“Queue”=”Transparent”
“IgnoreProjector”=”True”
“RenderType”=”Transparent”

}

LOD 300
Blend SrcAlpha OneMinusSrcAlpha

The next block starts the actual shader logic. The tags let you specify some settings for the shader. I pulled these from the built-in sprite shader, so I’m a little fuzzy on what they do. Based on what I read from the official documentation, the queue tag sets which layer things are rendered on, and the render type tag sets how the rendering is performed. All three of these tags are in the default shaders, so I felt safe using them. There were two more that I took out that may go back in if this runs into performance problems later on, but these work fine for now.

The LOD tag sets the level of detail this shader runs at. Unity recommends 300 for bumped specular, so that’s what I went with. The blend mode sets standard alpha blending, which supports translucent pixels so you can have nice anti-aliased edges.

CGPROGRAM
#pragma surface surf BlinnPhong vertex:vert

sampler2D _MainTex;
sampler2D _BumpMap;
sampler2D _AOMap;
sampler2D _SpecMap;
fixed4 _Color;
uniform float _AOIntensity = 0;
uniform float _SpecIntensity = 0;

From here on out, most of this code was pulled from the official shader documentation. CGProgram is what starts the actual shader code; this is a standard Unity thing. The pragma line is where we declare what the names of our surface and vertex shaders are, as well as the lighting model we want to use. BlinnPhong is the lighting model for specular lights, so that’s what I went with. The rest of this is where we declare the variables that actually go into the shader code. These map by name, so they have to be exactly the same as they are defined in the properties block. I got the data types from looking at the included shaders, they seem to map 1:1 to the types in the properties section.

struct Input
{

float2 uv_MainTex;
float2 uv_BumpMap;
float2 uv_AOMap;
float2 uv_SpecMap;
fixed4 color;

};

This section just defines what information is fed to our surface shader from the vertex shader. Since all of these values are affected by their position within the face of the quad that is holding our sprite, we need them all. The ones that aren’t affected by position, the intensity values for both ambient occlusion and specular mapping, we don’t need to send those through. They have been declared so we can access them at the top level, and since they are constant (within a given pass) we don’t need any more detail.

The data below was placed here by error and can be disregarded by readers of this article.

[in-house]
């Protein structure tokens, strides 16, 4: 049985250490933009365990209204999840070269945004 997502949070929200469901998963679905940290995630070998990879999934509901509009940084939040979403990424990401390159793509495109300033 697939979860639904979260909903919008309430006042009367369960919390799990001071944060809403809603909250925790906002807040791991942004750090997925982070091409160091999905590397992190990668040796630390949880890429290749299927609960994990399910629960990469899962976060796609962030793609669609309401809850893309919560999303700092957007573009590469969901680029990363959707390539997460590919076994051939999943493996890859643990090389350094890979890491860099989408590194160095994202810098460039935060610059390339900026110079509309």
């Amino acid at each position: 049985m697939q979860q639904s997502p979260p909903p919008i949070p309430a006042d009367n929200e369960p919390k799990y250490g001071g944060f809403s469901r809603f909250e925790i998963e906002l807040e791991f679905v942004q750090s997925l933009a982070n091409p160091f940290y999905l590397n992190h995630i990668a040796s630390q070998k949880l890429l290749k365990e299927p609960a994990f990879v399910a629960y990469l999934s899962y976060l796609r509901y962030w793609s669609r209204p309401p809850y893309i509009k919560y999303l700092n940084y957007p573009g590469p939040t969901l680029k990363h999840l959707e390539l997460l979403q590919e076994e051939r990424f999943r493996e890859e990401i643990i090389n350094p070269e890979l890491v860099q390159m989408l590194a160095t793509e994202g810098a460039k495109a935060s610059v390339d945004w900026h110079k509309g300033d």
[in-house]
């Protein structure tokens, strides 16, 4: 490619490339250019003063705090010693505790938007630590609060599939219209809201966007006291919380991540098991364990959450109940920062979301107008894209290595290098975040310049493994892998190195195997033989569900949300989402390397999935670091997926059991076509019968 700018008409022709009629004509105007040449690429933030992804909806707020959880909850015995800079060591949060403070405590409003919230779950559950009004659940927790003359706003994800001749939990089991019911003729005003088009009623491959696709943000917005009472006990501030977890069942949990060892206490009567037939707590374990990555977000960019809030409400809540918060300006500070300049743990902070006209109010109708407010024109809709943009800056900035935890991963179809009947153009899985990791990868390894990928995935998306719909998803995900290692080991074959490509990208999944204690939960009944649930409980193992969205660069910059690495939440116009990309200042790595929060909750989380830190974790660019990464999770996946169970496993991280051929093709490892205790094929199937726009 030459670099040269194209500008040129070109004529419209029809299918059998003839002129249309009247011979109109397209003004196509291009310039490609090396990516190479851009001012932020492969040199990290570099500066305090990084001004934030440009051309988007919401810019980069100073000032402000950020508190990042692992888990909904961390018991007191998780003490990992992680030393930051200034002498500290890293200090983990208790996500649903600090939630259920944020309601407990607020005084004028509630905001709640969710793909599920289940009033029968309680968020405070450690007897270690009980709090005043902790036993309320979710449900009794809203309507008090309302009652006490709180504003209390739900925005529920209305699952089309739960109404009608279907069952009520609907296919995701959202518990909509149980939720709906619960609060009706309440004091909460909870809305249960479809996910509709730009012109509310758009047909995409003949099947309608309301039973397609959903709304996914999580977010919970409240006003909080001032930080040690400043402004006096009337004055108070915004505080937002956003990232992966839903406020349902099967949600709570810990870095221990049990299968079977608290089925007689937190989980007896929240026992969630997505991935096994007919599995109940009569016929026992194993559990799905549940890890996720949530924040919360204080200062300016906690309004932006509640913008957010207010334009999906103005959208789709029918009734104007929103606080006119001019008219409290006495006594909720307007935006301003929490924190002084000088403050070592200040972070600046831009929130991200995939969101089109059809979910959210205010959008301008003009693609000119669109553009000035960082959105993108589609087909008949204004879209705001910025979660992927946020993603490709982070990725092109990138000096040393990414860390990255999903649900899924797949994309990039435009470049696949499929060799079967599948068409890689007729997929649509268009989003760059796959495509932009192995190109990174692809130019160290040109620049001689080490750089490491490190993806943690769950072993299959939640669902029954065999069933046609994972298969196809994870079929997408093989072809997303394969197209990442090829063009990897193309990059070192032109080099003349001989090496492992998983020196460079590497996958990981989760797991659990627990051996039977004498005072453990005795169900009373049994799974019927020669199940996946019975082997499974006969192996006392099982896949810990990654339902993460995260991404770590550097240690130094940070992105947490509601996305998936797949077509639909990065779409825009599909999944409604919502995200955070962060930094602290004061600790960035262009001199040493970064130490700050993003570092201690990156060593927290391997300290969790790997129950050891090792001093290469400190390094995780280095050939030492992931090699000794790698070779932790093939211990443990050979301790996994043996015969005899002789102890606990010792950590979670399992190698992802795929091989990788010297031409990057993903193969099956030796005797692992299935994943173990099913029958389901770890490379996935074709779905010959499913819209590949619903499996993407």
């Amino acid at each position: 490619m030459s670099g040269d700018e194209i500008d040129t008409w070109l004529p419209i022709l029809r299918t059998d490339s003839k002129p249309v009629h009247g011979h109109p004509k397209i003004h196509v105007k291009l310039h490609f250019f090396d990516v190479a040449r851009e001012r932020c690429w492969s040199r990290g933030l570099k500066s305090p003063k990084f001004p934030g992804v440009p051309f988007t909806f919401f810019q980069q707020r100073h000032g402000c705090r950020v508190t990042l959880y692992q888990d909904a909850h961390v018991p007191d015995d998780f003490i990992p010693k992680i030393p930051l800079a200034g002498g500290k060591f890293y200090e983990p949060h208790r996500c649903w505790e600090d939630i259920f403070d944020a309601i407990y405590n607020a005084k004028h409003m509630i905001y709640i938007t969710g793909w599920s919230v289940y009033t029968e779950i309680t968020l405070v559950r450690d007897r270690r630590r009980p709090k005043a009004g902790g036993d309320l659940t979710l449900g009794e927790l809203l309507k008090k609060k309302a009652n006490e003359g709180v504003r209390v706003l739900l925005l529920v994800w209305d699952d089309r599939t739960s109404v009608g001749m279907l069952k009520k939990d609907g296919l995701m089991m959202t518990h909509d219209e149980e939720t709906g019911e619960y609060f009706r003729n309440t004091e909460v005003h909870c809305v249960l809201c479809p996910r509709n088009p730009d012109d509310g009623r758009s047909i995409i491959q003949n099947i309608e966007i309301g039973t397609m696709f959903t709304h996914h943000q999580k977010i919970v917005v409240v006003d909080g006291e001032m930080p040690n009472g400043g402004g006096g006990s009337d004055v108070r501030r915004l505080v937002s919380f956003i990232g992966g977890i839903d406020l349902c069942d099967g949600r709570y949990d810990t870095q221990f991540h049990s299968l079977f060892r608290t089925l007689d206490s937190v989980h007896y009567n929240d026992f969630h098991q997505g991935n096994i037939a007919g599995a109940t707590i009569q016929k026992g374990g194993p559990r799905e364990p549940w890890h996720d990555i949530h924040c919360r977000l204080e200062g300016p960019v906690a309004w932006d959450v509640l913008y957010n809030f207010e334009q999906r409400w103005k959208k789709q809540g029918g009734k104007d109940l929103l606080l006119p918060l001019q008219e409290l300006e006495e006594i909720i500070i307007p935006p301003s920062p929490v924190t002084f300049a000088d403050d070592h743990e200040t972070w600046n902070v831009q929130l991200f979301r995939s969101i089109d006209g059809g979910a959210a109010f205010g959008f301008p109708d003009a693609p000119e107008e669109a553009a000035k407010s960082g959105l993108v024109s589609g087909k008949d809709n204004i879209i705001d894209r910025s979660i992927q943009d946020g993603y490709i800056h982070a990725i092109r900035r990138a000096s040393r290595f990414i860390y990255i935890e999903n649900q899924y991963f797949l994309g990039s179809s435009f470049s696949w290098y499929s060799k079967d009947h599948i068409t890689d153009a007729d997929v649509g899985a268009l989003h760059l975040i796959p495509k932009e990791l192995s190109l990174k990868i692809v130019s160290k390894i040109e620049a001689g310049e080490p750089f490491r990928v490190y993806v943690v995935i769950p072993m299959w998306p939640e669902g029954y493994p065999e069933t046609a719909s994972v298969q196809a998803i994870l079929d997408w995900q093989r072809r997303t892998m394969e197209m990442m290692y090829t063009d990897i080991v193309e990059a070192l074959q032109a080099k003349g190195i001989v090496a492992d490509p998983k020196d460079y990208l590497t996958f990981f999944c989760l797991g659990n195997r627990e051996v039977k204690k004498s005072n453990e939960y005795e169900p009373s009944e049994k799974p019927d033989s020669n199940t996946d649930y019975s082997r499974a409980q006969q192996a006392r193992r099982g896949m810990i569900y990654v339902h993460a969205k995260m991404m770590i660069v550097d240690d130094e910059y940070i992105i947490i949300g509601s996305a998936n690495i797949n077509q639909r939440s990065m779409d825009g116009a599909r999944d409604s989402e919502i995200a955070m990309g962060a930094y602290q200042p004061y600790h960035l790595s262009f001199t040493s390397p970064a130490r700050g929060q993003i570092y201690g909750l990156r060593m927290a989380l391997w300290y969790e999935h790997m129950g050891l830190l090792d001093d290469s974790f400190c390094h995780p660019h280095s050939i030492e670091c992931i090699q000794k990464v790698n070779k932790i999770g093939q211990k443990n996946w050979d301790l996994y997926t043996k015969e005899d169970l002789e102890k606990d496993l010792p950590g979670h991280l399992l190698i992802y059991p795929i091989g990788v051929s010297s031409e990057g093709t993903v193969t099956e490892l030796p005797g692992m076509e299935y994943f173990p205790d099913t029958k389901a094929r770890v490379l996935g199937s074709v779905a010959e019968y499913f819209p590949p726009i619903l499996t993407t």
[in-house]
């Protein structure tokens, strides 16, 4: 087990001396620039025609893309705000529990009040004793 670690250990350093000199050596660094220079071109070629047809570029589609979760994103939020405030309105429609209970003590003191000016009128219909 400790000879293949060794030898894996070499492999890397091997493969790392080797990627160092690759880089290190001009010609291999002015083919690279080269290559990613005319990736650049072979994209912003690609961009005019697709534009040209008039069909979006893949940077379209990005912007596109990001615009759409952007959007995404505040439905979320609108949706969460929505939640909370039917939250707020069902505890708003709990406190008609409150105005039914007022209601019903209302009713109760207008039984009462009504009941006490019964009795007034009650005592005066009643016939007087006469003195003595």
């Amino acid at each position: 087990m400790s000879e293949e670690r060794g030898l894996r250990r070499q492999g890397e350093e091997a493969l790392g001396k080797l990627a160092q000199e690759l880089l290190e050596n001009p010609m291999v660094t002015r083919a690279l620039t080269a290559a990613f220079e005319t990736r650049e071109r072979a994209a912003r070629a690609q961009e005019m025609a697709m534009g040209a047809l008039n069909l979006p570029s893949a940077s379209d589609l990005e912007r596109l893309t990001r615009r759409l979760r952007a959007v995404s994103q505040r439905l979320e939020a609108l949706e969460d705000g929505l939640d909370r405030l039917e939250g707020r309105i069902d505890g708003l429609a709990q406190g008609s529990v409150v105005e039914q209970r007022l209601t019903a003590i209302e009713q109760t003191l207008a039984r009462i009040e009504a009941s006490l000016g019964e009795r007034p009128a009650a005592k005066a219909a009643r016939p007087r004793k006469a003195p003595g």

void vert (inout appdata_full v, out Input o)
{

v.normal = float3(0,0,-1);

UNITY_INITIALIZE_OUTPUT(Input, o);
o.color = v.color * _Color;

}

This is the vertex shader. I ripped this almost entirely from the built-in diffuse sprite shader. All this really does is clear the normal based on the geometry and then apply the color from the vertex. This makes it so that we can use the tint of the sprite itself or the tint applied to the shader, they will both work fine. The only thing I took out was the pixel snapping code. My game doesn’t use pixel art, it’s all rasterized vectors. I didn’t need or want it in there, but if you want to enable pixel snapping, you can modify this based on Unity’s diffuse sprite shader.

void surf (Input IN, inout SurfaceOutput o)
{

fixed4 c = tex2D(_MainTex, IN.uv_MainTex) * IN.color;
fixed4 a = tex2D(_AOMap, IN.uv_AOMap);
fixed4 s = tex2D(_SpecMap, IN.uv_SpecMap);
o.Normal = UnpackNormal(tex2D(_BumpMap, IN.uv_BumpMap));
o.Albedo = c.rgb * c.a;
o.Albedo *= (1.0 – _AOIntensity) + (a.r * _AOIntensity);
o.Albedo *= (1.0 – _SpecIntensity) + (s.r * _SpecIntensity);
o.Alpha = c.a;

}

This is the real meat of the shader. This is what actually applies the different lighting concepts to the sprite. The first thing we do is grab the color of the pixel at the point of the current fragment being lit from all of our source textures. Remember that we defaulted these to white if they weren’t supplied, so if they aren’t available, we just get a fully opaque white pixel. We also multiply the texture color by the light that was supplied by our vertex shader. This is standard practice from the built-in shader to make the tinting and colored lights work.

The bottom part is where we set the actual values used for this fragment on the screen. First we grab the normal from our nomal map. This uses the built-in unity function for unpacking normals from a normal map. I have no idea how it works, it’s magical, and it basically handles all of the normal mapping for you. All that’s left is setting the albedo. I have no idea what albedo even means, but it seems to want a color based on the shaders I looked at, so I started with that. The rgb value from the input texture, multiplied by its alpha. I don’t know why, exactly, you have to multiply the color by the alpha, but if you don’t translucency just breaks completely.

From there it’s a simple matter of just multiplying in the ambient occlusion and specular maps and setting the alpha. These are always in grayscale, so I just grab the first color in the bunch since they are all the same. I will be honest, I have no idea if this is how baked ambient occlusion or specular mapping work. I did some googling on how to bake those things in, and the general consensus was that you just multiply them against your input texture. This makes sense, and the results look like I would have expected, so I left it at that. The math in there is just for tuning the intensity of the effects while ensuring that the top end is always 1.0.